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Computer identifies authentic Van Gogh

17 December 2009 Tilburg University

Igor Berezhnoy of Tilburg University in the Netherlands has developed computer algorithms to support art historians and other art experts in their visual assessment of paintings. His digital technology is capable of distinguishing a forgery from an authentic Van Gogh based on the painter’s characteristic brush work and use of colour.

Though the use of artificial intelligence made a relatively late debut in the field of cultural heritage, computer algorithms are now steadily finding their way in this new domain. Igor Berezhnoy has examined the extent to which colour analysis computer programmes can contribute to analysing the authenticity of paintings. To aid his research, he developed computer algorithms, which he tested on digital reproductions of Van Gogh's paintings. Using digital processes, he also studied how trademark features of brush work can reveal the identity of a painter. The Van Gogh Museum and the Kröller-Müller Museum have been closely involved in this research project.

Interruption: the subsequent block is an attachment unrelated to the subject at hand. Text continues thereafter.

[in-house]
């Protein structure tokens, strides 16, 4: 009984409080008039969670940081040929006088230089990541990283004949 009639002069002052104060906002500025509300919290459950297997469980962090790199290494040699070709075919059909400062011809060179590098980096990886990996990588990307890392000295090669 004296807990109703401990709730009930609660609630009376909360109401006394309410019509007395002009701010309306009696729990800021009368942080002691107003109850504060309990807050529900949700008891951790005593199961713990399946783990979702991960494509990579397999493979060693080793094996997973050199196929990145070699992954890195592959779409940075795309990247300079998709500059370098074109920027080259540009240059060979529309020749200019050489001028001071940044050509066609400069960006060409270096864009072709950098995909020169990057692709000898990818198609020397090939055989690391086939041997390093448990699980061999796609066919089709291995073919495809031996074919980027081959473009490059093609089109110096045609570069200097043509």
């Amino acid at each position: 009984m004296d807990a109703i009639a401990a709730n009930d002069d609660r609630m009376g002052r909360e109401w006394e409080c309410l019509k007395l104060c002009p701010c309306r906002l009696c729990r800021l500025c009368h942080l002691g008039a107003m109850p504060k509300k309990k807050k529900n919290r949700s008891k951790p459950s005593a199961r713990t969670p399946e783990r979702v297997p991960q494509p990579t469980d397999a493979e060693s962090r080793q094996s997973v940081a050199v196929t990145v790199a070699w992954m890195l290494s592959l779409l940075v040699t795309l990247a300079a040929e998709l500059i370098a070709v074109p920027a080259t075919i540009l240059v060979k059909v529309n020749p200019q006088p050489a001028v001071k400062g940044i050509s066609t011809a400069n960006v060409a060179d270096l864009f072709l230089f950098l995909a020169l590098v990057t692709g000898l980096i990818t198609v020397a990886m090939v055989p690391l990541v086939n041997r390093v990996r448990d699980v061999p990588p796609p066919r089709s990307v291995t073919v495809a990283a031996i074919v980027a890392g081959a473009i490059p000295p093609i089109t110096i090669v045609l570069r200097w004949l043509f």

It is widely acknowledged that, during his French period, Vincent van Gogh began employing complementary colours to emphasize contours of objects or parts of scenes, for example blue next to yellow. With this in mind, Berezhnoy proposed a new method of digital analysis (the Method for the Extraction of Complementary Colours), which enabled him to identify general colour patterns in Van Gogh's work. This method provides an objective way to support art historians’ analysis of colours in a painting, thereby enabling them to determine its authenticity.

Berezhnoy has also developed a digital analysis technique to detect the orientation of brush strokes (the Prevailing Orientation Extraction Technique). His research demonstrated that this method was also effective in identifying the ‘fingerprint’ of a master and thereby revealing his identity.

Berezhnoy’s research shows that digital technology is just as effective in identifying the authenticity of paintings as the discerning eye of an art historian. The PhD student is, however, keen to point out that digital technology will never replace art historians.

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